Made by Marion

Wednesday, March 22, 2006

Kashmir Memories

Size: H; 98cm x W: 93cm
April 2003

The starting point for this work was a pheran (sort of an overcoat coat) that I bought in Kashmir many years ago. The traditional green of the pheran inspired the use of the Amish colours and these in turn reflect the colours of the highly decorated house-boats on the lake which is surrounded by forests and mountain ranges.

There is minimal surface stitching which is very large, even for me, but there is a lot of invisible stitching to hold the heavy wool onto the backing.

Apart from the green, the wool in hand-dyed as is the stitching wool.
The Kashmiri people carry a small firepot underneath the pheran. It is made from clay and has charcoal in it. Although the pheran has sleeves, most people have their hand inside carrying the firepot and so everyone looks pregnant.

Friday, March 03, 2006

Rain coming?

This is the view over the front fence. We have a high weldmesh fence as we used to have dogs in the yard. On the horizon you can see the huge poles put up in the last few years by the electricity company. They are a part of the National Grid.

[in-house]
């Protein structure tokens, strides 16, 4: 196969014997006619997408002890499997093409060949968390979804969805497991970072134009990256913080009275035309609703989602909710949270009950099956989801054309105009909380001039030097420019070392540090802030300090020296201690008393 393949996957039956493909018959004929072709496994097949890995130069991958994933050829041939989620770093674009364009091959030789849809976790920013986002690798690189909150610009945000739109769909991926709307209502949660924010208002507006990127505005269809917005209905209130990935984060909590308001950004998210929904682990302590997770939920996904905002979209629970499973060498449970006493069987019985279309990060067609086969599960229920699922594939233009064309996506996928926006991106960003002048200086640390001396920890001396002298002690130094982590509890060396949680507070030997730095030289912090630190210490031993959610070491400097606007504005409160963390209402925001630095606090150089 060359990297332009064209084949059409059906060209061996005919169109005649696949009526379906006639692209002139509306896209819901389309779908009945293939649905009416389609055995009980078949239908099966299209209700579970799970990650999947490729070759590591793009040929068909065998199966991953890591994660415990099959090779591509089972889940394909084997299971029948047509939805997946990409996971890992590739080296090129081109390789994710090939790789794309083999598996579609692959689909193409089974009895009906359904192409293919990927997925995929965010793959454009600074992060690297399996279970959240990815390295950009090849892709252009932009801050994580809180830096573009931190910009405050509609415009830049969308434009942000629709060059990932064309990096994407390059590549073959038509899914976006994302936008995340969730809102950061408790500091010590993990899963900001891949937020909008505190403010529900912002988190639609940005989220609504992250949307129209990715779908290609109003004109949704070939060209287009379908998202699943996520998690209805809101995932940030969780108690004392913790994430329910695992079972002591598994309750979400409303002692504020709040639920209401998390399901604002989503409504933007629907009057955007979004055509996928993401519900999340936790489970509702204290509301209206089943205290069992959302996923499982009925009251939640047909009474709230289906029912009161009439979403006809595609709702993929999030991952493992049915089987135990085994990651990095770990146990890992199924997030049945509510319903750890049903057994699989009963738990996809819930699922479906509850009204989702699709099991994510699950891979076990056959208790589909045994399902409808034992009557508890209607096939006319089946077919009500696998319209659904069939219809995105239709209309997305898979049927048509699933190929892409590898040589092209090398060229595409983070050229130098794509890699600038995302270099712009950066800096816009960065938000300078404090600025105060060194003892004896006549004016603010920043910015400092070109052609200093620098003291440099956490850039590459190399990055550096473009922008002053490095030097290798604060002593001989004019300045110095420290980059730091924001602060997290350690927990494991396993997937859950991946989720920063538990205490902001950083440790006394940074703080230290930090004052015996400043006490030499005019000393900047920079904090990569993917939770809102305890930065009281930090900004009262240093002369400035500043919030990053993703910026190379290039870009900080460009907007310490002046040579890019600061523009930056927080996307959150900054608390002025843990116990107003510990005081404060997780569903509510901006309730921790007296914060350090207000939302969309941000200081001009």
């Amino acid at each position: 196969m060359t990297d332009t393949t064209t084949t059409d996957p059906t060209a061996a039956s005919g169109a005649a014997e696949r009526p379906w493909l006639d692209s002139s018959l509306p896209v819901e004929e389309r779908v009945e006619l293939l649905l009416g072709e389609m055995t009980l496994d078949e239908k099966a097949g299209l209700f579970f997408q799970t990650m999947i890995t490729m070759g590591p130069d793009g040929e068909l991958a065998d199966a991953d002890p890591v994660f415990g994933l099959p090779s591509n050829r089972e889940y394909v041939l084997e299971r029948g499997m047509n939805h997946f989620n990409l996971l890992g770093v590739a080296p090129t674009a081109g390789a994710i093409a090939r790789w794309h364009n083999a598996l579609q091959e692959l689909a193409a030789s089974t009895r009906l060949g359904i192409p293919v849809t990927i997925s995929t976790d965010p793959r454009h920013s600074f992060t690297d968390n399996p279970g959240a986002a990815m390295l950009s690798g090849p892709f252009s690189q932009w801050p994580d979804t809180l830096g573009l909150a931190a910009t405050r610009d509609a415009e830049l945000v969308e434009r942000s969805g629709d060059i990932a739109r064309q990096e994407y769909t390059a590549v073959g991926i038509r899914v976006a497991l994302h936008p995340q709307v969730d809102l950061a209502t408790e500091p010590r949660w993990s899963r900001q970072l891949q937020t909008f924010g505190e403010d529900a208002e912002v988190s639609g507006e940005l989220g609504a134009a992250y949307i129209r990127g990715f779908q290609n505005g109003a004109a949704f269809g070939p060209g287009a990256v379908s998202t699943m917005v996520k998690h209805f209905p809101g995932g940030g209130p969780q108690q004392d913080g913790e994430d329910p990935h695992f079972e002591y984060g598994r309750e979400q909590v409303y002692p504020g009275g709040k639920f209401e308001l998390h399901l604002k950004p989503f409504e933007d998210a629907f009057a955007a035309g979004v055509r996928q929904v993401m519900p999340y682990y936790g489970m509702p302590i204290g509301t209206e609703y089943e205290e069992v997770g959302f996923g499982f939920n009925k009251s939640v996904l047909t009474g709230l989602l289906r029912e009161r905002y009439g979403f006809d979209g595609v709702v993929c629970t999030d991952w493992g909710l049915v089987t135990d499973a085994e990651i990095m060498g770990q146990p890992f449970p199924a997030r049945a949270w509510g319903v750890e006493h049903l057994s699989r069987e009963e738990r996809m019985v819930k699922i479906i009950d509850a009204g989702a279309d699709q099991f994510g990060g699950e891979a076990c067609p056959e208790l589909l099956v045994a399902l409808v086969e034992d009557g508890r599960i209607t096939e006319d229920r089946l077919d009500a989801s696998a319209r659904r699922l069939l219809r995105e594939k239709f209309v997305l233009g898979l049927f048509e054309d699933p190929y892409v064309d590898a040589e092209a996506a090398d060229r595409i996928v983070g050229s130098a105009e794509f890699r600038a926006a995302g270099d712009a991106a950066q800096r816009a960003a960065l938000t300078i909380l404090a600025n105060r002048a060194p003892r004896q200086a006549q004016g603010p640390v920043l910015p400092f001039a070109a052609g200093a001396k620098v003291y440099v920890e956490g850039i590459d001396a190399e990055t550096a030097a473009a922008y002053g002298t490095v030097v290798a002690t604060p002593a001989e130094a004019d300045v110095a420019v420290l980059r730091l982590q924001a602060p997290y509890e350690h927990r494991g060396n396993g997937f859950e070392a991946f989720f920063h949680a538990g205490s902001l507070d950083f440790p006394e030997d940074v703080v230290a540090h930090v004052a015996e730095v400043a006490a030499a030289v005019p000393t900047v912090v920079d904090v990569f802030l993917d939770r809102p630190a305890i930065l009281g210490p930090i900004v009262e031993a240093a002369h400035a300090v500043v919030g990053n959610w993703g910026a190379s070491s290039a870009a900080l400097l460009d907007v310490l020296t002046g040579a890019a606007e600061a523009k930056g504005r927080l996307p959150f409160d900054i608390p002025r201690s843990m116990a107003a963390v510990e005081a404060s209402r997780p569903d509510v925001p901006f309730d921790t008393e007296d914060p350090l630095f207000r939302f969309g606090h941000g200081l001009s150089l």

The land has been farmed for the past 150 years, not very well either in that there is a fair bit of erosion and the soil is impoverished.

The sky is full of rain clouds and the photo was taken because that is a rare occurrence at this time of year.

Landmarks I: National Grid

Size: H: 73cm x W: 87cm
This is my interpretation of the view from the front of the house. The arrangement of the patches tool quite a while as did the orientation of the whole piece. There are some stitches to go and the 'poles' are still pinned on. I used T-shirt paint for the lines across and fabric paint for the sponged on tree tops and bushes. The whole thing is on Indian cotton backing which is essential as otherwise the wool stretches. There is a variety of stitches round the edges of each piece and the middle is glued down - a big mistake, as it was impossible to sew. All the knots for starting and finishing are on the top of the piece and any frayed edges have been left. After all, whoever heard of neatness in nature?